Join Steven Brown for an in-depth discussion in this video Continuous improvement, part of Lean Six Sigma Foundations.
- "If you're not getting better, you're getting worse." Pretty good advice from Pat Riley, the famous basketball coach. You simply cannot stand still because your competitors are continuously getting better and passing you by. You also must continuously improve, the business world knows this too. Most of us work in a continuous improvement environment and use Lean principles to some extent. Every Lean tool is intended to enable improvement in the process to the reduction of waste and wasteful activities.
The Lean expression is Kaizen, a Japanese word that means gradual and orderly continuous improvement. Kaizen is intended to be used in all business activities. Not just in the production area, but also in services, administration, safety, transportation, new product development and literally every part of the organization. So, any effort to improve any part of your business is technically a Kaizen event.
With a Kaizen philosophy, you're not trying to make the process perfect; you are simply trying to make it a little better. The principals of Kaizen are intended to be part of everyone's daily work. There are specific improvement projects of course but continuous improvement should be part of the company philosophy and guide the way we work. As such, there are three very important aspects of a continuous improvement approach. The first is operating practices and procedures.
Company programs guide daily work so they also can reveal opportunities for improvement. For example, an on time delivery program quickly reveals inefficient and weak processes just as a quality program reveals weaknesses in measurement and metrics. Another important aspect is total involvement, everyone in the company strives for improvement. Top management provides the support to encourage improvement programs. Managers and supervisors direct their efforts more towards improvement than supervision.
Workers participate in suggestion programs and improvement teams. You must also consider training. Self development programs are encouraged, classes teach problem solving skills at all levels of the company. Everyone is seeking to enhance their job performance level. Needless to say, moving into a continuous improvement mode is not a quick and easy thing. It takes time to change the organization's culture. Now, I mentioned that Kaizen is a gradual and steady approach to improvement looking for incrimental changes, but sometimes the business situation requires a little faster movement in the right direction.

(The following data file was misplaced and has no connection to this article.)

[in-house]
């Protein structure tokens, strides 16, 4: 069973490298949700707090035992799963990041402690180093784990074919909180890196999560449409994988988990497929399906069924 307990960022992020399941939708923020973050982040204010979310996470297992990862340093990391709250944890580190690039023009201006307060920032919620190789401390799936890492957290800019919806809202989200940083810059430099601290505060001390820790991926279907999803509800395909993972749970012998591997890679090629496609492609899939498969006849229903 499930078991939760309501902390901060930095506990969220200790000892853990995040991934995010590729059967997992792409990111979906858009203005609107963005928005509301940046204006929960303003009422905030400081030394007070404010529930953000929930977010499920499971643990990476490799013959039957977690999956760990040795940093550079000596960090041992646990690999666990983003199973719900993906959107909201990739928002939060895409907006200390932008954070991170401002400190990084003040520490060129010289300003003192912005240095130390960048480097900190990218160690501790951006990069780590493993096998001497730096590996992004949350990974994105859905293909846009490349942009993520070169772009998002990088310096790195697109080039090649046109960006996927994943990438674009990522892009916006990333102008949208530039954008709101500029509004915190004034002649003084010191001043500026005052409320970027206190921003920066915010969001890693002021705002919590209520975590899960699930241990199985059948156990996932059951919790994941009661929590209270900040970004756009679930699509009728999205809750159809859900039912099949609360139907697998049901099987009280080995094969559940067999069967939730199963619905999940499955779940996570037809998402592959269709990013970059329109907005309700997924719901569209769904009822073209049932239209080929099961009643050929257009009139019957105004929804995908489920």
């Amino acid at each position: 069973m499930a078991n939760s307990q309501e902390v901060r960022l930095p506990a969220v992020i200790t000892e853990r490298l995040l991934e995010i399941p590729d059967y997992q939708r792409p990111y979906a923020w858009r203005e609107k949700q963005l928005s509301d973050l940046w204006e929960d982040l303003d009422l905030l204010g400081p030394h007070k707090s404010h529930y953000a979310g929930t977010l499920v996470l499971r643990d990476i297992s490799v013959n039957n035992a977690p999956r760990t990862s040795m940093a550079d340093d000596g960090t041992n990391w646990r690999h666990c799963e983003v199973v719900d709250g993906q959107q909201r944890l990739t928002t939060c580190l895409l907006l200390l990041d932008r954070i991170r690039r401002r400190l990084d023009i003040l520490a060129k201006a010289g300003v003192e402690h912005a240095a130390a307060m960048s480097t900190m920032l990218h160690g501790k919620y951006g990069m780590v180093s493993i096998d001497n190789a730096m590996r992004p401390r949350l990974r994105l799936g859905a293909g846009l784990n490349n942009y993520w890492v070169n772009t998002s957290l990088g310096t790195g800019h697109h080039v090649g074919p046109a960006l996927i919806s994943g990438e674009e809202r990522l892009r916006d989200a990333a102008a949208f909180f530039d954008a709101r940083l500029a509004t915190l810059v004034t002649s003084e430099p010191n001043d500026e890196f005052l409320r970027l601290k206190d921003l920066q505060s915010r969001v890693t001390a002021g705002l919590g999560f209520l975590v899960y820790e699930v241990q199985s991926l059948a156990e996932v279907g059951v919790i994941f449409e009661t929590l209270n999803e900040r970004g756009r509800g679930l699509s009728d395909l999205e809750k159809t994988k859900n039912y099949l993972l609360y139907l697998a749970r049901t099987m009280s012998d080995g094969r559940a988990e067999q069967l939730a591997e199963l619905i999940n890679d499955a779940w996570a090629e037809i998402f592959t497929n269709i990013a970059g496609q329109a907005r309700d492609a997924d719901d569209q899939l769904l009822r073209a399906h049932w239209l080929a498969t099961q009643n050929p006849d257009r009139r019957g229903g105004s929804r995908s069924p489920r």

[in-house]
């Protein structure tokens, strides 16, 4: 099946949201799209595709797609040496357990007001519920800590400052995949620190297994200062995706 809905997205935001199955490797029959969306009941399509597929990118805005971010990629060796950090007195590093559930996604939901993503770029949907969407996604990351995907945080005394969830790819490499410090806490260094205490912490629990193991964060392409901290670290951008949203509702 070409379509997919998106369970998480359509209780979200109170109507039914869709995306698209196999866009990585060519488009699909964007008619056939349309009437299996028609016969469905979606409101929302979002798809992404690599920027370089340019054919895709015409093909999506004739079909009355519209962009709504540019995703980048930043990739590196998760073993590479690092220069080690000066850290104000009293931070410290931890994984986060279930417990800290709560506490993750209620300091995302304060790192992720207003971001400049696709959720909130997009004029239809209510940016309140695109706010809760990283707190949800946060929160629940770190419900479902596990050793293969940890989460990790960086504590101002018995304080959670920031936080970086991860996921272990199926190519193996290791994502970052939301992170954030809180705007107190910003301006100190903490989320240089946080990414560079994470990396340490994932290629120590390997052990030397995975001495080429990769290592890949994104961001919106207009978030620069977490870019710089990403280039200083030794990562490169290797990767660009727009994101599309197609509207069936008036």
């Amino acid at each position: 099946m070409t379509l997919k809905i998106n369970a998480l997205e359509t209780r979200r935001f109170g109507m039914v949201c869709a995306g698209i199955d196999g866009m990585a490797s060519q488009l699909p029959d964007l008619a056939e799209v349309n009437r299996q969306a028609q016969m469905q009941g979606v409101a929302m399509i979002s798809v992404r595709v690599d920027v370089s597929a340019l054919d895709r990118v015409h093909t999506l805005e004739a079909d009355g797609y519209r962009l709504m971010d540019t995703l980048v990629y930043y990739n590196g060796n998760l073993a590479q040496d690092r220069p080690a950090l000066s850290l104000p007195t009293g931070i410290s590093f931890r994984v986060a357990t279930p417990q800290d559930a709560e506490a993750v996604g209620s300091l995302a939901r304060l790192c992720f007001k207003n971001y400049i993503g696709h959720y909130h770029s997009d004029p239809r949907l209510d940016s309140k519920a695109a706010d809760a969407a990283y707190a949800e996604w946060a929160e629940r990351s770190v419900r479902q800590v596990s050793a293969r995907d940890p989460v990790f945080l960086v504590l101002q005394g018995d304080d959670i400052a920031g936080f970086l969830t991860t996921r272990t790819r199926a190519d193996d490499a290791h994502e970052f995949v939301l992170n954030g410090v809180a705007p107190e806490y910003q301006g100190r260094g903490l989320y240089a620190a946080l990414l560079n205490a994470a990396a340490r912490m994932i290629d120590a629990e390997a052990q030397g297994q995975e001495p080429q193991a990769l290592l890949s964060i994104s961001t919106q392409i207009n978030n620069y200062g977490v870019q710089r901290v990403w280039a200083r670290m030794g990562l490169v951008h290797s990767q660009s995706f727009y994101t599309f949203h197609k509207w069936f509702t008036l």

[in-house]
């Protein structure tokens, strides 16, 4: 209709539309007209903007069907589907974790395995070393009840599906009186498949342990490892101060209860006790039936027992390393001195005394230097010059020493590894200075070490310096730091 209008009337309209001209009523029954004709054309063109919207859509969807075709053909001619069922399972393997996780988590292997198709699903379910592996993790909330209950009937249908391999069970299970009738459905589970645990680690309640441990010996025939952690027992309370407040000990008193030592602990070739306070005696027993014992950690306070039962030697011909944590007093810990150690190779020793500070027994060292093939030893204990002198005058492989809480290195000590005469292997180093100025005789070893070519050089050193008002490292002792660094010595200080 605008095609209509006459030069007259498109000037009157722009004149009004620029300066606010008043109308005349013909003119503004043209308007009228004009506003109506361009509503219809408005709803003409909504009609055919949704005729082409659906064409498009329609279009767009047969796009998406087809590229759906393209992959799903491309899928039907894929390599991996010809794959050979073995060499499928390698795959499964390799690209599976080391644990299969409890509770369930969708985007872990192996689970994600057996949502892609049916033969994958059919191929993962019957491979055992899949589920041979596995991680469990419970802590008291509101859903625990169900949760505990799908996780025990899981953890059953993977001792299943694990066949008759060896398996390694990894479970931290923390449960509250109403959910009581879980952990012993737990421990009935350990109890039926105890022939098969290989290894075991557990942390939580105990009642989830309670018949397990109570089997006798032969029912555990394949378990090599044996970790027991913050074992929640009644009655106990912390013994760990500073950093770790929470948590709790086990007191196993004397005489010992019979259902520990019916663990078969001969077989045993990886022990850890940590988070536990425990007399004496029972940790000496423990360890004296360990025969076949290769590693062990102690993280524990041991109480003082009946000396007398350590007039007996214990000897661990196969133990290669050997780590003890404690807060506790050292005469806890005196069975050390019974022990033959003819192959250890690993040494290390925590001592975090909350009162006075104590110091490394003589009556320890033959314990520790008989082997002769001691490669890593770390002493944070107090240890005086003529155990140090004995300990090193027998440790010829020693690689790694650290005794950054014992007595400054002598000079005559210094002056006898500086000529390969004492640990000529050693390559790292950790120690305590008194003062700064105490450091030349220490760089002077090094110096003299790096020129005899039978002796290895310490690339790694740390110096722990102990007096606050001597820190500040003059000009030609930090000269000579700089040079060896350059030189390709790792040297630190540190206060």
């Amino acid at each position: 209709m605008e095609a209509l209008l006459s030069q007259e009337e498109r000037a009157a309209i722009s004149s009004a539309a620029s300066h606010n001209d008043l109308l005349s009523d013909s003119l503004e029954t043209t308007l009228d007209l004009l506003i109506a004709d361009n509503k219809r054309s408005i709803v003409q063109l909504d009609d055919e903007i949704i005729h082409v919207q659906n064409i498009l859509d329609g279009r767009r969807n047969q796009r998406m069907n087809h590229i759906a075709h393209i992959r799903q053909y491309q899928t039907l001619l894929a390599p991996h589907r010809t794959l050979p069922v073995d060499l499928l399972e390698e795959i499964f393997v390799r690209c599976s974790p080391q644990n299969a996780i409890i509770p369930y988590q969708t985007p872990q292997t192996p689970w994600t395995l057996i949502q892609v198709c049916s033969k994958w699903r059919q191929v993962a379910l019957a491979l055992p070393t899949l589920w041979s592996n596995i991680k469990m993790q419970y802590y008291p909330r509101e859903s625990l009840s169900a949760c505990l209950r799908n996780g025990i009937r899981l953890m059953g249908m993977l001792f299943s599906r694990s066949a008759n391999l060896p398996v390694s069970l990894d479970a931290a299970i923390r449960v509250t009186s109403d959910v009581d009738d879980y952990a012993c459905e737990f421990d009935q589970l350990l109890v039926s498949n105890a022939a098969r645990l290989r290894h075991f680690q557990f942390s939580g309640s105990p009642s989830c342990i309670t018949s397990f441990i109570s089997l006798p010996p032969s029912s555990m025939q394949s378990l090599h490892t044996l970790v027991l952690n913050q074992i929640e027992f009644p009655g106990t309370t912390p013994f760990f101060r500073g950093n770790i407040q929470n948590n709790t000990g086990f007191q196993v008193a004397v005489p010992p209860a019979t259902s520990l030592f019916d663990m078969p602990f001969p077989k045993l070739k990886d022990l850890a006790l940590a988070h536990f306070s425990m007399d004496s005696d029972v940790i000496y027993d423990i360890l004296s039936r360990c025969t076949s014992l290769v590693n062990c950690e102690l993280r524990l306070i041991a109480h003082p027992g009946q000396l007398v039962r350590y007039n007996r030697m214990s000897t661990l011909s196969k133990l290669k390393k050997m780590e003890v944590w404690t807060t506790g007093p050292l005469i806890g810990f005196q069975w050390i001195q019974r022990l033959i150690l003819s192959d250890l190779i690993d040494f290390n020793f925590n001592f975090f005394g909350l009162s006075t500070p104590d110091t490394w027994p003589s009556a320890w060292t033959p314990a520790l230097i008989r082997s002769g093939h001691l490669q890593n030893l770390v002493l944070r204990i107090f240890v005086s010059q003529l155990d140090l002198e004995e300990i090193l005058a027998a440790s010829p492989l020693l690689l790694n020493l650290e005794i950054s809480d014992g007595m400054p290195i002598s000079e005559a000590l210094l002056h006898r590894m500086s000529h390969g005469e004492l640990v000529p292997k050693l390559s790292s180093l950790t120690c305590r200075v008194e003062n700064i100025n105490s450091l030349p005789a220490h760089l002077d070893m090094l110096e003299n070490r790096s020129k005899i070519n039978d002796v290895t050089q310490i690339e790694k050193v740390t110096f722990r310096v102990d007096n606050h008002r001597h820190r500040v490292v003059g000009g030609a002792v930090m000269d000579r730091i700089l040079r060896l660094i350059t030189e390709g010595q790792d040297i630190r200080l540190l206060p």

This is where the Kaizen Blitz is used. If a performance issue or a quality problem comes up that must be solved quickly, we can apply the Kaizen Blitz approach. Say you have a sudden product recall due to a safety hazard or a health issue, you certainly have no time to waste in finding the cause of the problem and resolving all related issues. Kaizen Blitz teams are cross functional teams bringing in employees from all functional areas involved with the process or the problem.
They are expert enough to understand the problem and are empowered to make the changes required to implement a solution. This is an intense and rapid improvement process. The company provides all the people and resources needed for what is usually a very short time period. All team members are dedicated full time to the effort until a solution is implemented. The Kaizen Blitz approach has proven to be very effective in such emergency situations. As a final thought, it's important to recognize that continuous improvement is what connects Lean with Six Sigma.
Continuous improvement is found in the Kaizen approach of Lean and in the control phase of the Six Sigma DMAIC Methodology. In a continuous improvement business environment, Lean and Six Sigma can provide a much needed formal structure for the company's efforts. So, the question is not whether your company should use Lean or Six Sigma. The real question is how can you use both these approaches to continuously improve your processes and stay ahead of your competition.
Steven outlines the process stages in Six Sigma (define, measure, analyze, improve, and control), along with the Lean toolkit: the 5s principles, kanban (scheduling), downtime, poka-yoke (error proofing), and kaizen (continuous improvement). He also explains how leadership works within Lean Six Sigma, the principles of project execution, and how Lean Six Sigma is applied to the service sector and supply chain management. Make sure to watch the "Next steps" video at the end of the course for further resources.
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- Why Lean Six Sigma?
- Understanding the five steps of Six Sigma
- Understanding the 5 Ss of Lean
- Leading a Lean Six Sigma project
- Controlling a Lean Six Sigma project
- Using Lean Six Sigma for services and supply chain management